Wed Oct 10, 2012, 12:37 PM
McCamy Taylor (15,079 posts)
The Problem With the Pew Poll [View all]
Abstract: This is a long thread, so I post my conclusion right here. The recent Pew presidential poll that everyone is so excited about predicts that both Hispanics and Blacks are going to stay home this election, while white men will follow the old adage “Vote early, vote often.”
Team Romney must be jumping for joy. The latest Pew Poll shows him surging ahead of Obama among likely voters, 49 to 45% in the wake of last week’s debate. Sure, Romney lied and lied and again. But, we are told, America secretly wants a braggart and a bully to be its leader----
Excuse me, make that white America. Male white America. But America is no longer overwhelming white. Minorities are set to become the new “majority” sometime in the near future. And as their numbers rise, their political clout rises, too.
I decided to do a little investigating, so I turned to a reliable polling firm---Pew--- to see how the rising percentage of minority (nonwhite) voters has affected presidential races in the recent past. Here is a tabulation of votes cast by race from 1988 to 2008. Note that the total percentage was 82% white in 1988. By 2008 that number had fallen to 73.4 percent. Minority participation went up, with 24% of the votes cast in 2008 coming from Blacks, Hispanics and Asians. Black women, in particular, saw their participation rise.
The levels of participation by black, Hispanic and Asian eligible voters all increased from 2004 to 2008, reducing the voter participation gap between themselves and white eligible voters. This was particularly true for black eligible voters. Their voter turnout rate increased 4.9 percentage points, from 60.3% in 2004 to 65.3% in 2008, nearly matching the voter turnout rate of white eligible voters (66.1%). For Hispanics, participation levels also increased, with the voter turnout rate rising 2.7 percentage points, from 47.2% in 2004 to 49.9% in 2008. Among Asians, voter participation rates increased from 44.6% in 2004 to 47.0% in 2008. Meanwhile, among white eligible voters, the voter turnout rate fell slightly, from 67.2% in 2004 to 66.1% in 2008.
Now, let’s do what most of us never do. Let’s look at the makeup of the so called “likely” voters that Pew polled last week. To do so, we have to turn to page two (something we really ought to do before we start talking about poll numbers). According to Pew, this year minority voters are going to become apathetic, while white voters will develop a re-surging interest in presidential politics.
Pew says that Latino voter turnout is going to be bad. In 2008, Hispanics cast 7.4% of the vote. This year, despite their growing numbers, they will count for only 7% of the vote----even though their percentage participation has been growing steadily for the last decade. (Go, look at the numbers). The curve suggests that with steady population growth and participation, Latinos should make up 9% of the votes cast.
Blacks are also planning to stay home, according to Pew, with their 12% in 2008 dropping to 11% this year. Why? Are they really so disgusted by the abolition of Don’t Ask Don’t Tell, that they plan to send Obama a strong message by allowing a Mormon to become president? I think we all know about the Church of Jesus Christ of Latter Day Saints’ problems with Black folks. Whom do African-Americans fear more? Gays in the military or a member of a Church who was brought up to believe that they are a cursed race?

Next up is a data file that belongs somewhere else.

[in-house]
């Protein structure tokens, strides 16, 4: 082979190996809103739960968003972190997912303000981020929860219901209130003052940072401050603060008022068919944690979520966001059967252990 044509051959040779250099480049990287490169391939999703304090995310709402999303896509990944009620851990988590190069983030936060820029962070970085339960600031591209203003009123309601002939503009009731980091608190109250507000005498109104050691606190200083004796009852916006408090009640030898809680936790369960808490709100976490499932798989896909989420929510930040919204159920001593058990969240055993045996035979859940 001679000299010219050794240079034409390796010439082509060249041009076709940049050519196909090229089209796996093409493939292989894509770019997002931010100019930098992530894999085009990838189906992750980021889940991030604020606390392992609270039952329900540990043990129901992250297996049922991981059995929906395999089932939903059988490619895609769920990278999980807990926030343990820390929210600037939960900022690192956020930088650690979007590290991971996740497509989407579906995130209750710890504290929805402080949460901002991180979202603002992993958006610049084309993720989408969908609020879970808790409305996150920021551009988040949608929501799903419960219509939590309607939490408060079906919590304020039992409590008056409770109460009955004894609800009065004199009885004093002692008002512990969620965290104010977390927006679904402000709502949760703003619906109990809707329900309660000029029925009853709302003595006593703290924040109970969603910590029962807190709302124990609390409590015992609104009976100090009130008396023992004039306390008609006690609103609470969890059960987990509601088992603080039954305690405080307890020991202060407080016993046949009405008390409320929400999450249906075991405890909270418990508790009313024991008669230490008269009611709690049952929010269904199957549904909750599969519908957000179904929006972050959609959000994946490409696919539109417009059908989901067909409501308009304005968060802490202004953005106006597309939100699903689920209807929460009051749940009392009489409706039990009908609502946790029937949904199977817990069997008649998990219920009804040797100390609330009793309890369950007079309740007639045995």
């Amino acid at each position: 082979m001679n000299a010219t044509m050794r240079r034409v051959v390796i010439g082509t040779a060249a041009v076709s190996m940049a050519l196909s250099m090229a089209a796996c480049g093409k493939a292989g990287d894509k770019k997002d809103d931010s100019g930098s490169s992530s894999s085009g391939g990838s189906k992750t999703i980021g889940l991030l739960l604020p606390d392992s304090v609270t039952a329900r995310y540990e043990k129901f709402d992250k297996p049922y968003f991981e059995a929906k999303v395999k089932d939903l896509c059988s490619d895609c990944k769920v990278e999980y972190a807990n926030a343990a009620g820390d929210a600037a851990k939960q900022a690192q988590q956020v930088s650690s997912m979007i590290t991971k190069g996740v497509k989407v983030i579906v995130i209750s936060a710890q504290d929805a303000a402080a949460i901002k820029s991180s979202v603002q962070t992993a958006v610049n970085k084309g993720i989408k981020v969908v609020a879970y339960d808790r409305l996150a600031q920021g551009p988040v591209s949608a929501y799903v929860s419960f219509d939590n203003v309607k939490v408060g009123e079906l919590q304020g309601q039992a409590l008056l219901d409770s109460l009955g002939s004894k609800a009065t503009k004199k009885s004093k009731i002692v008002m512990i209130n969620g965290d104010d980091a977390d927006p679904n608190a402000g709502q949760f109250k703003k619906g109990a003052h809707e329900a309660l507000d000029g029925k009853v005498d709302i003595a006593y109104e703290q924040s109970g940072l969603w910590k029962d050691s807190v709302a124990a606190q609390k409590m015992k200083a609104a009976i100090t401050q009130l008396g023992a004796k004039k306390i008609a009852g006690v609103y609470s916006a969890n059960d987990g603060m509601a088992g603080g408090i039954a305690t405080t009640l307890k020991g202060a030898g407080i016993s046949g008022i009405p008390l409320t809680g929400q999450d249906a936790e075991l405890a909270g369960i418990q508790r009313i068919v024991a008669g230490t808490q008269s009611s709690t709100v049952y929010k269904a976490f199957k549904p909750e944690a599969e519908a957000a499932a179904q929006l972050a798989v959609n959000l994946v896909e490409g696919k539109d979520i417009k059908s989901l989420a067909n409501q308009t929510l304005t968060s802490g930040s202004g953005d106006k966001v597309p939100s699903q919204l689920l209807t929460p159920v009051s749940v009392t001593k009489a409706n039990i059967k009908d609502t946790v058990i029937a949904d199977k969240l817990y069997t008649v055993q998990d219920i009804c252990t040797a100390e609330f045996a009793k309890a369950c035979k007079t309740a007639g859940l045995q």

“Other Non-Hispanic”---a new group for Pew which replaces Asian in 2008 jumps from 2.5 to 5%. Who are the “Other Non-Hispanics”? Asians? Native Americans? People of mixed race (Latino plus Black, Black plus white)? Wish I knew. If we just lump them in with minority voters, then Pew is projecting that 23% of the votes cast will be from non-European-Americans—a slight increase from 2008. If the increase is made up of people who just wouldn’t say, or maybe whites who are proud that their great grandmother was Cherokee, then Pew is guessing that minorities are going to stay home---or else have their votes challenged in such great number by poll workers that their population gains will mean nothing.
Now, if you pay attention to population demographics, you are probably wondering “What about that surge in Latinos that we keep reading about?” According to the U.S. Census, the number of Hispanics in the U.S grew from 35 million to 50 million between 2000 and 2010. In 2008, those voters went 2 out of 3 for Obama.
Polls this year suggest that Latinos still favor Democrats by a margin of 2 to 1. Too bad for Obama that Pew thinks they are sitting this one out.
Two point five percent here and two percent there and one percent way over there really adds up when you are talking about a five point lead. Maybe Pew needs to repeat their poll and this time make sure that the ethnic demographics take into count the trend towards rising minority voter participation. Unless they are convinced that the GOP’s suppress the vote campaign is going to be massively successful.
Addendum: I don't want to give the impression that Pew "fixed" their poll. However, I wonder if they were so excited at finding any likely voters when they sampled cell phone users that they got sloppy on their other demographics. It is so much easier to find people on landlines.
9 replies, 1126 views
Always highlight: 10 newest replies | Replies posted after I mark a forum
Replies to this discussion thread
The Problem With the Pew Poll [View all]
|McCamy Taylor||Oct 2012||OP|
|Ghost of Tom Joad||Oct 2012||#1|
|Dawson Leery||Oct 2012||#2|
|McCamy Taylor||Oct 2012||#7|